With the American-style format, several documents are prepared before the competition, ensuring that even beginners have something to say on the topic. The topic is made public over six months in advance, and local tournaments at the prefectural level, and so on, can be held on the same topic. This makes it easier for students to progress, as they debate the same topic over and over again. Indeed, the entry barrier is not that high in American-style debates. In consideration of these facts, the All Japan Tournament adopted the American-style format.
Designing the Debate Tournament
The American-style format, however, includes several different variants. Some American debates at the university level have become too specialized, with contestants listing off technical terms at a speed the general public cannot follow. To avoid this situation, various devices for maximizing the “strengths of newcomers” and preventing the tournament from getting too extreme were included in the creation of the All Japan Tournament. For example, the team aspect of the competition was emphasized, a new four-member team format was developed, and restrictions were added to the role of the speaker. Limits were also set on the number of points of contention and types of arguments allowed.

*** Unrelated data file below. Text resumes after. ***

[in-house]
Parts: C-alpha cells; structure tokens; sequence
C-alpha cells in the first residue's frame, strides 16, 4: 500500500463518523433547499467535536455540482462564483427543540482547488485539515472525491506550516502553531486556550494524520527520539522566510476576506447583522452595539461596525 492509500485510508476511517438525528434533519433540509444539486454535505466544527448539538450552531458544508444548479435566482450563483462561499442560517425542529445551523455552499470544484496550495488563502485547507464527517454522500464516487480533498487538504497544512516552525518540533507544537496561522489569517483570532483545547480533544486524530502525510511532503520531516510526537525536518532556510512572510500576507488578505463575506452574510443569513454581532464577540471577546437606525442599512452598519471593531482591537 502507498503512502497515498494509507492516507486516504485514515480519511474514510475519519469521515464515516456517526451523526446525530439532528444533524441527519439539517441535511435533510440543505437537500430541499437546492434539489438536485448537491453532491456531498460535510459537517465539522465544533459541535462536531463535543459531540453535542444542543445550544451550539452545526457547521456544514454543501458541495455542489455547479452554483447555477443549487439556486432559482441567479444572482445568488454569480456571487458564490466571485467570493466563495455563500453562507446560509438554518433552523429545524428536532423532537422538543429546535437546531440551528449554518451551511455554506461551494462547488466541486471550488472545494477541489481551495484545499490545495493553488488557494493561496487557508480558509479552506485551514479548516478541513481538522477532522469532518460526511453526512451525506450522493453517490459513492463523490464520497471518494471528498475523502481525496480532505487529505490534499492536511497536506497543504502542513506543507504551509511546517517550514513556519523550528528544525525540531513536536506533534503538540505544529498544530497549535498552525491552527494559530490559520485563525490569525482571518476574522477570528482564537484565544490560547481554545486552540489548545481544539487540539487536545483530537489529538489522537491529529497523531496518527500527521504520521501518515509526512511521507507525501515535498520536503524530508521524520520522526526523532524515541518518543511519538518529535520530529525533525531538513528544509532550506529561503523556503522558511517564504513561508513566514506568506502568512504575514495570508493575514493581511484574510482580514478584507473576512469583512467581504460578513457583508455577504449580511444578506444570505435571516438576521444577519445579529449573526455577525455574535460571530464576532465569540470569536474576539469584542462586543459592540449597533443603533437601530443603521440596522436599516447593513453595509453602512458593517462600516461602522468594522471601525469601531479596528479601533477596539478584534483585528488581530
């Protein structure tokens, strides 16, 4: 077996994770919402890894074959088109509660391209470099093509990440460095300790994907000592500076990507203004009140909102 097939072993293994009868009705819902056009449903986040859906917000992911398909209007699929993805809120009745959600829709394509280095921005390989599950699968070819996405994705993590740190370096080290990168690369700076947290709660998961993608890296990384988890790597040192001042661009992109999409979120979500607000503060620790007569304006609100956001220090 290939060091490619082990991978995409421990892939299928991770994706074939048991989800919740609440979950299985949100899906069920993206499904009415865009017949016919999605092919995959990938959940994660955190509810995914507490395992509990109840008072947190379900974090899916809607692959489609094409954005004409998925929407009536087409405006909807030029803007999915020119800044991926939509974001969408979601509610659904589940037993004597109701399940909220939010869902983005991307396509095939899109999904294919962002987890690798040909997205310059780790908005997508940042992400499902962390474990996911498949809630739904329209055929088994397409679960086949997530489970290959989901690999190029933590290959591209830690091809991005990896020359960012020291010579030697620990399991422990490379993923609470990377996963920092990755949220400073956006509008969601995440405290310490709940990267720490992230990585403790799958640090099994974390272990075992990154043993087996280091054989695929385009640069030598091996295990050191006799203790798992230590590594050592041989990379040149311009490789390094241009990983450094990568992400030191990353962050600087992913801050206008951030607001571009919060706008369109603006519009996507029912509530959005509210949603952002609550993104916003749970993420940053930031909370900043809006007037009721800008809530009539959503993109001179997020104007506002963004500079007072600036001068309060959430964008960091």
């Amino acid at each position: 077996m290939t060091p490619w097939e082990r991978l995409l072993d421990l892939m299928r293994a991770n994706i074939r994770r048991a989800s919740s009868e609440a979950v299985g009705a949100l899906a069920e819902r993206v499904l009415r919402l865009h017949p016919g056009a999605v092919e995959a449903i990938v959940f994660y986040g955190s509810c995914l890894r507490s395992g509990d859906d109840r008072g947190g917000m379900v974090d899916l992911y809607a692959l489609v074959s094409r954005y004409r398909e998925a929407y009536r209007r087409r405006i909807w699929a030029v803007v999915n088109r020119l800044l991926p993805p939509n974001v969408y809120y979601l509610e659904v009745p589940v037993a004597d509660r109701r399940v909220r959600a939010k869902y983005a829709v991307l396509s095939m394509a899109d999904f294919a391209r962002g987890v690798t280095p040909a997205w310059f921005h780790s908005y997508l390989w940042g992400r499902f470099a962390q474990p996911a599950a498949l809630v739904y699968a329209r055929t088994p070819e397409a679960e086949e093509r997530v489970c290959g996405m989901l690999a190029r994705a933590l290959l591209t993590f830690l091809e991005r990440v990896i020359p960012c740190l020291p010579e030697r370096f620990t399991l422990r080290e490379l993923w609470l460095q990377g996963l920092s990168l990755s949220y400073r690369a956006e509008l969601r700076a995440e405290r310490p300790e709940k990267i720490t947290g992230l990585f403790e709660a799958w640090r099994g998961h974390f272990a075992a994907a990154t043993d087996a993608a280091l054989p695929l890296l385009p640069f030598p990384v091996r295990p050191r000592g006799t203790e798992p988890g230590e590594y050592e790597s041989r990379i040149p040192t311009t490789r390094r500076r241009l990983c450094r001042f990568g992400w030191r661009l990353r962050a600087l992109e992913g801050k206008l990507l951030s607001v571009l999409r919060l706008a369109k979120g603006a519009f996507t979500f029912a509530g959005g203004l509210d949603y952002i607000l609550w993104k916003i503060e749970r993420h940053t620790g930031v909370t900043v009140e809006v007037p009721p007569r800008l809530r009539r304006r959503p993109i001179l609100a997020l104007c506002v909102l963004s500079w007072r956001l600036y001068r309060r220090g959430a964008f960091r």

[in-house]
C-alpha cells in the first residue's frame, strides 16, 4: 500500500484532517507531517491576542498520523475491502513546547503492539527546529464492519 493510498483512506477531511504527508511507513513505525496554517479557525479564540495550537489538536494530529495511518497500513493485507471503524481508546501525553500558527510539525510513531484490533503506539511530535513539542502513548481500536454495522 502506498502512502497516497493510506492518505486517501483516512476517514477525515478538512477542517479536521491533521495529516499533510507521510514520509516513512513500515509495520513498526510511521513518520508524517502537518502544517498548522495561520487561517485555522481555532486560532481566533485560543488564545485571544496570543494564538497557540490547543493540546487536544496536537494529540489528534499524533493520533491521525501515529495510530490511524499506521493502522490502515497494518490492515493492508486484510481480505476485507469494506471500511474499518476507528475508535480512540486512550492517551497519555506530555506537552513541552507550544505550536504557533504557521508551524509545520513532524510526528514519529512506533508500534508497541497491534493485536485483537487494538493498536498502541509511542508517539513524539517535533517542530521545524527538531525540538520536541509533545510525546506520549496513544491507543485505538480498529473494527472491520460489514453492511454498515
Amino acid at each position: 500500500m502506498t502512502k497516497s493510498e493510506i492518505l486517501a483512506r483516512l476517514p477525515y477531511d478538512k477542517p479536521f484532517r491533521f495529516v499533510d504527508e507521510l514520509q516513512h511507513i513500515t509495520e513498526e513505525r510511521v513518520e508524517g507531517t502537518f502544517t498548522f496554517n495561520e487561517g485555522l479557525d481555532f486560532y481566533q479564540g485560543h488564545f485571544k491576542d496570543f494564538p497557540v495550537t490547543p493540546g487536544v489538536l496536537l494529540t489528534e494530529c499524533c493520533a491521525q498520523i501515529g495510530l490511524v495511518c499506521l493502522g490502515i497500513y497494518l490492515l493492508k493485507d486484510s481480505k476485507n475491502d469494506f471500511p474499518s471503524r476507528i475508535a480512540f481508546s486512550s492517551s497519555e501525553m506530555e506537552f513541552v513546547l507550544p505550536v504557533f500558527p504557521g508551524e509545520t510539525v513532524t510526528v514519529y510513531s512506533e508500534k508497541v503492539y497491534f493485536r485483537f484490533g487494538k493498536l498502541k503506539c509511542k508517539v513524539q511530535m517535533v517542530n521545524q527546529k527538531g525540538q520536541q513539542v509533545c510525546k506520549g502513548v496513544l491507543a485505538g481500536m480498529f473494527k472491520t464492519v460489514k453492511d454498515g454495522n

These devices have been effective in not only enabling a large number of schools to participate, but also improving the quality of the debates with surprising speed. While, at first glance, imposing restrictions on debates might seem to hinder free discussion, it could be argued that a moderate reduction in freedom (complexity) is essential when learning how to debate.
In general, competitive debating can act as an incentive for students to engage in independent learning. If overdone, however, students may become obsessed with the idea that winning is everything, leading to rampant irregularities and a strained atmosphere at the tournament.
To prevent this from happening, an emphasis has been placed on promoting the tournament’s “Make friends” ideal from the very beginning. The real goal of the debate tournament is to help everyone involved (teachers included) grow as human beings through their participation in the tournament, while the competitive aspect of the debates is simply the means to achieve this goal. A “Make-Friends Pledge” has been drawn up to thoroughly implement this ideal, and all the participants recite the pledge in English during the opening ceremony. A variety of other measures have also been implemented to ensure that the tournament is not focused solely on winning and losing. For example, time is devoted to taking group photos of all the participants and social events attended by all the high school students are held.